murder charges to be filed against the suspected perpetrators, all of whom were devout members of the ku klux klan. one was prosecuted in 1977. almost 40 years passed before two more surviving suspects were arrested and sentenced to life in prison in 2002. it was proof of the old maxim that justice delayed is justice denied. it was certainly denied to the only living victim, sarah collins rudolph, who still lives with the trauma of that day. it was decades before she could tell her story, finally publishing the book the fifth little girl, sole survivor of the 16th street baptist street church bombing. she joins me now. ms. collins rudolph, thank you so much for being here. i really appreciate the chance to talk with you and i hate to start this way. but i would ask you if you could just recount for us that day and what happened in the basement of that church.
>> i can hear you -- i can hear you but i think you might beunm? i can hear you. >> she says i'm muted. can you hear me now? >> yes, i can. thank you. >> on that day we was going to have a youth day program and we were so excited so we came into the lady's lounge to freshen up. and while we was in the lady's lounge, i was looking out the door and i said and sat there whistling that class turned out. they came in the lady's lounge and went onto the other side of the youth stall. when they came out, denise, she was in front so she walked over to my sister addie to tie the
sash on her dress. when she reached her hand out to tie it, that's when i heard a loud noise. boom. it was so loud. all i could do was holler, jesus. addie, addie, addie but she didn't answer. all of a sudden i hear someone holler, somebody bombed the 16th street church. and i found out who that person was, he was winding the dickens up stairs. he said he came down to check and see what it was but when he begin to take the steps, the step had been blown away so he jumped down. he looked into the hole and i was just standing there and it was just awful. >> and you were only 12 years old. you know, i have to imagine that that trauma, you know, affected you emotionally, you know, losing your sister. even just witnessing, being the only witness to that bombing.
how did that impact your life? >> yes. for a long time i was angry. i was angry when that happened because of the fact that my sister was killed and my friend was killed and i lost, you know, my right eye. and i went through life, i was in a nervous state. i was really afraid really to go back into a church. >> yeah. and how did you sort of grow past that to the point where you felt like you could write about what happened to you? >> well, one day i went to church and this pastor, he seen me. he called me out. he let me know what god has showed him about me. he was telling me, god is showing me you suffer with a nervous condition and you suffer with a lot of fear.
and he told me that god was going to heal me now. so he laid his hand on me and then i fell to the floor and when i got up, all of it was gone. i wasn't feeling pain anymore so that really made me start talking about the bombing. >> that church had been used for voter registration and for civil rights organizing and that is one of the reasons it was targeted. dr. king talked about the apathy in the community and saying that that was partly to blame and that people needed to be not apathetic when it came to voting rights. it was a controversial statement that he made. how do you feel about the fact that we're still fighting to this day. it. >> it made me real angry about it. so many people, so many people was killed for those rights and they tried to turn it around now. they shouldn't turn it around because we deserved the vote.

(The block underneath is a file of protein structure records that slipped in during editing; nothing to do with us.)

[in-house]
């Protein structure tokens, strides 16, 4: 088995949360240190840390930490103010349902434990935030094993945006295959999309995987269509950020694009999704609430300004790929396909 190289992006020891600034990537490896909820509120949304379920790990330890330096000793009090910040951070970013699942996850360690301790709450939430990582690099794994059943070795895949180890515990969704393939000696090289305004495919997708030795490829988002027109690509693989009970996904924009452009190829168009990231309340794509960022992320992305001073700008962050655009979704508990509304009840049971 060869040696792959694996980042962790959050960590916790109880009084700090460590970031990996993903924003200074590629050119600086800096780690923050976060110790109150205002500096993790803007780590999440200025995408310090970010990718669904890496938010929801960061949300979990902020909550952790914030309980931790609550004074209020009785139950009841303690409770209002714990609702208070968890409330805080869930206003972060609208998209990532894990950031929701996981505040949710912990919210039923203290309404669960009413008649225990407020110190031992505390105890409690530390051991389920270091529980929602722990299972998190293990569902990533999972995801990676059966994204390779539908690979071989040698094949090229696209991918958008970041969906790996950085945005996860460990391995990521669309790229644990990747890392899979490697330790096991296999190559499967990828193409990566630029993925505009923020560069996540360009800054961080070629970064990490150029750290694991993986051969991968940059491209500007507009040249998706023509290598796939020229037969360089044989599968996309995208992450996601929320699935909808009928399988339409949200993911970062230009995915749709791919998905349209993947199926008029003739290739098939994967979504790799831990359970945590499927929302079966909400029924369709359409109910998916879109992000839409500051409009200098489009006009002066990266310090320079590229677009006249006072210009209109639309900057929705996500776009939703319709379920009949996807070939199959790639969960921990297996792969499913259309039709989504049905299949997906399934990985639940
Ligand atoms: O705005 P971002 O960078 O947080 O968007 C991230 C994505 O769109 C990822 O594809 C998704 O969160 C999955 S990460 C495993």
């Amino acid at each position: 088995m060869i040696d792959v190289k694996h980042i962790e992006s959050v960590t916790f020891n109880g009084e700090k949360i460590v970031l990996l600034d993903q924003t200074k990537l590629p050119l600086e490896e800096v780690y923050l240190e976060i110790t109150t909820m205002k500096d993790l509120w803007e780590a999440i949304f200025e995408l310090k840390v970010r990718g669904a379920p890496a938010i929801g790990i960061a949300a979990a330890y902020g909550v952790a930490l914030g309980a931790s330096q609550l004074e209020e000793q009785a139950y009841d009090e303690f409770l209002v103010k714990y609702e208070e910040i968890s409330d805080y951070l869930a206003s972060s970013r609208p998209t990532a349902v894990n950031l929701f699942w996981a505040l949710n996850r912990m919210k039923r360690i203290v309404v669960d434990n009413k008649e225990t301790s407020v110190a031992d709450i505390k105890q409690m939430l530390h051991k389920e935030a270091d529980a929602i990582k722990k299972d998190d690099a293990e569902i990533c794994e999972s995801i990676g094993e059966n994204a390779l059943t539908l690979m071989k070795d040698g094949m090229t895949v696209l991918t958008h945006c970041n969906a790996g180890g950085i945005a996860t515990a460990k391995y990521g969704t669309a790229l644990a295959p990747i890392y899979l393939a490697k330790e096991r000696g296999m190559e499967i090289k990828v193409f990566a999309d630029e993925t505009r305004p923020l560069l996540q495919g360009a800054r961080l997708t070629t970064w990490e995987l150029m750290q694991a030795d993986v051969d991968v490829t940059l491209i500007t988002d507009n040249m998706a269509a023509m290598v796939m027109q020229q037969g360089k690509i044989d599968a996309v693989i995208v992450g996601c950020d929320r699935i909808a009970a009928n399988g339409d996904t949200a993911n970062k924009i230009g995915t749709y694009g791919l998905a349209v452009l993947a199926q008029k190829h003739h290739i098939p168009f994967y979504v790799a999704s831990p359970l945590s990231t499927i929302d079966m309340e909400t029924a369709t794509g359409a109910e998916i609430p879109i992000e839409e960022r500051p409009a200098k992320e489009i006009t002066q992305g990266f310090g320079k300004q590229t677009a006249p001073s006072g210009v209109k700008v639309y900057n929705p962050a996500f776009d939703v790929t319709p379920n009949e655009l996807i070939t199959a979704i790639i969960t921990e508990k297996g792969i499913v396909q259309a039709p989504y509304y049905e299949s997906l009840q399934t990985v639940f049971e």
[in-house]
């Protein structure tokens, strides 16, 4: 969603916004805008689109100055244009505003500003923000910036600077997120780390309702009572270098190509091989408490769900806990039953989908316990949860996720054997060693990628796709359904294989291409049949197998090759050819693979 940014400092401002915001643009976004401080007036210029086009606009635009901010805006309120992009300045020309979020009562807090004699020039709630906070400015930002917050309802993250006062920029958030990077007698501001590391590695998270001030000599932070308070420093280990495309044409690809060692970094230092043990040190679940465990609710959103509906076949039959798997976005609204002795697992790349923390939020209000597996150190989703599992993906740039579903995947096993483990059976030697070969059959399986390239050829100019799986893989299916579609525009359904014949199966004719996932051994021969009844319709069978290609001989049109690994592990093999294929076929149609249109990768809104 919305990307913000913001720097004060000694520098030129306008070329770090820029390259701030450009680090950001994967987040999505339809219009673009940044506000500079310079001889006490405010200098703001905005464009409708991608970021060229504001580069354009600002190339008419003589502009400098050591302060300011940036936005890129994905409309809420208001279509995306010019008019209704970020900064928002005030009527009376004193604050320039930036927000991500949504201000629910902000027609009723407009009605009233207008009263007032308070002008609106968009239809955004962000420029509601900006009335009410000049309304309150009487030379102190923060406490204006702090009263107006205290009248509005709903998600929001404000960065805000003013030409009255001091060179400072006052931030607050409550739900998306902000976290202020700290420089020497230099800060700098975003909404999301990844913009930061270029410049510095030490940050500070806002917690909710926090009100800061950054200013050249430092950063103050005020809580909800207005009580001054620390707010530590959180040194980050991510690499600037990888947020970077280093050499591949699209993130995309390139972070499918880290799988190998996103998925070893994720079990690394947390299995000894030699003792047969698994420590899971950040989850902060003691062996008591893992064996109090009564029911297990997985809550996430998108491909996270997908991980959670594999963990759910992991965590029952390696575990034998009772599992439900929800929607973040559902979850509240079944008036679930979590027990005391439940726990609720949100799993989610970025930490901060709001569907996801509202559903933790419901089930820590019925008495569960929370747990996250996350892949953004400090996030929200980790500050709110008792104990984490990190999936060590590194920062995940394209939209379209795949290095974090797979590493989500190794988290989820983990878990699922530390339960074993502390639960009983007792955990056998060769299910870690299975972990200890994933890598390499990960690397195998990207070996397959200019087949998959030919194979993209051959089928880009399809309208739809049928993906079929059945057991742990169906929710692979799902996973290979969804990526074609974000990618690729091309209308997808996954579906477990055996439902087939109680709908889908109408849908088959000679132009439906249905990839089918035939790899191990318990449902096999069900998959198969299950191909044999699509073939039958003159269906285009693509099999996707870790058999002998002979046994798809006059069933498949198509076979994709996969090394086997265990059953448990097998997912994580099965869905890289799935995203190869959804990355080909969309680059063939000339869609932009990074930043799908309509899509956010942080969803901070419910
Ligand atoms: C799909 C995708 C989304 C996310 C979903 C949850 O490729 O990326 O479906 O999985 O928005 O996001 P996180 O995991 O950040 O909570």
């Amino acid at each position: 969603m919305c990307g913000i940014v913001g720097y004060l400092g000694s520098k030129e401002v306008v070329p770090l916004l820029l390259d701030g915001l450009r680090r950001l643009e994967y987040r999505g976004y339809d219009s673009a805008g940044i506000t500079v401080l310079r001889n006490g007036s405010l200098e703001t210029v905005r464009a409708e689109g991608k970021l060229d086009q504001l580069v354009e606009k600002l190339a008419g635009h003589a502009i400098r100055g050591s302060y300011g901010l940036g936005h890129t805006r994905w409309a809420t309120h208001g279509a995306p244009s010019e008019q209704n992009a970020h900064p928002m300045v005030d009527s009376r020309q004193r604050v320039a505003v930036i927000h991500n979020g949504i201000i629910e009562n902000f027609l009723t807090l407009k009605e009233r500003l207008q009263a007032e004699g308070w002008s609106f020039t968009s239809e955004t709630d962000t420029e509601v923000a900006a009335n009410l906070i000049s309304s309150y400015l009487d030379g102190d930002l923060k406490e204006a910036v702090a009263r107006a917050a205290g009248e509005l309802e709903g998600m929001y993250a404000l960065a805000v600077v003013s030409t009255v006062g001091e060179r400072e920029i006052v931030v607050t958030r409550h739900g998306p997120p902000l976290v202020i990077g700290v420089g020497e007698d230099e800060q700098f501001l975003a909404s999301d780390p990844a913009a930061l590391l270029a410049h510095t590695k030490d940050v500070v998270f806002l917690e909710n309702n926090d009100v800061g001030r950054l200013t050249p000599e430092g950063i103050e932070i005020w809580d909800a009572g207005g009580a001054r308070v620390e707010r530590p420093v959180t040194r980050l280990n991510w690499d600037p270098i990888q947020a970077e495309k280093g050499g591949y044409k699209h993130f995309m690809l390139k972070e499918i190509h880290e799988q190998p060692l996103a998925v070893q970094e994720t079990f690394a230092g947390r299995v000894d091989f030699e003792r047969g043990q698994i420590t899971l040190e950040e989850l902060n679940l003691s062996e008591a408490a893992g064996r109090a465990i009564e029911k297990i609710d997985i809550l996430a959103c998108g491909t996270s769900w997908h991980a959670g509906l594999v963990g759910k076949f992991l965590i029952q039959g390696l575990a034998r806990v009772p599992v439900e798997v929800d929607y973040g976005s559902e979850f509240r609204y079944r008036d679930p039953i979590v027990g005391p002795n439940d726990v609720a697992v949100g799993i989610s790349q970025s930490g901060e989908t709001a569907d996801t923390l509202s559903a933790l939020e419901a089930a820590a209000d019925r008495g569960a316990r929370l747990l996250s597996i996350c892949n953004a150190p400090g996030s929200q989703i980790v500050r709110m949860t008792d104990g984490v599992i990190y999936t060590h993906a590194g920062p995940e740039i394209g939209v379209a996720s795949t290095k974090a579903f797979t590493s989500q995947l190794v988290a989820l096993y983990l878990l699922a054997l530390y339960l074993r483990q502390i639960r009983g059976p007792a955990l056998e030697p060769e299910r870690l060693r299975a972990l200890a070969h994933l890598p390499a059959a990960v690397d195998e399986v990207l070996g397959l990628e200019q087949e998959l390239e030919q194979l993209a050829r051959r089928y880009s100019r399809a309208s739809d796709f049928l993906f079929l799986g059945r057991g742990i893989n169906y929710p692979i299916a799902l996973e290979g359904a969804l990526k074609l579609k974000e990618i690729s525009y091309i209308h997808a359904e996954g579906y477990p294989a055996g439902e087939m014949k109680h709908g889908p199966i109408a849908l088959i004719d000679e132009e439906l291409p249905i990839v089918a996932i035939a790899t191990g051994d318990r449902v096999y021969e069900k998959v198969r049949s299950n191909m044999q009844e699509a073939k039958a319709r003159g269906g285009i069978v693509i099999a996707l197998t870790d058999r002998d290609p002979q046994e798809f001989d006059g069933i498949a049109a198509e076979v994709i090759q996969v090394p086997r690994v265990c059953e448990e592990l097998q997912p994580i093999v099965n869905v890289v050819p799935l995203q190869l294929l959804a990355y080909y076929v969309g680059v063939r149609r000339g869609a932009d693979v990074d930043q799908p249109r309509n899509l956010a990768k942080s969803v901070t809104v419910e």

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it was a gut wrenching and emotional day of testimony in washington. sim mope biles, aly raisman recounted horrific and repeated sexual abuse they endured from u.s.a. gymnastics team doctor larry nassar and the system that failed them. >> to be clear, i blame larry nassar but i also blame an entire system that enabled and perpetrated his abuse. we have been failed and we deserve answers. >> what is the point of reporting abuse if our own fbi agents are going to take it upon themselves to bury that report in a drawer? they had legal, legitimate evidence of child abuse and did nothing. >> u.s.a. gymnastics and the
united states olympic and paralympic committee have all betrayed me by larry nassar after i reported. >> it was like serving innocent children up to a pedophile on a silver platter. why did none of these organizations warn anyone? i am tired of waiting for the u.s.a. my abuse was not enough. >> the fbi learned of nassar's actions and two months ago a justice department found the bureau botched the investigation. nassar went on to abuse as many as 120 more athletes. today's testimony comes a day after it was reported that the fbi agent who failed to pursue nassar was fired. chris wray said the actions were
profound. accountability for the agents who turned a blind eye. these athletes who were children were in fact failed at every turn by institutions only focused on mon advertising their athleticism. seriously, all they needed was one adult to do the right thing? think about how many situations. far too late and that is the story. good evening from new york. we are going to get to "all in" in a moment. a ton to talk about. after the run away victory in california but as you can see from the words of the bottom of this screen that just flarnd across, we've got some breaking news to cover before we get to that because in just a few minutes the very first all civilian space flight is going to take off from launch pad 39a at cape canaveral. you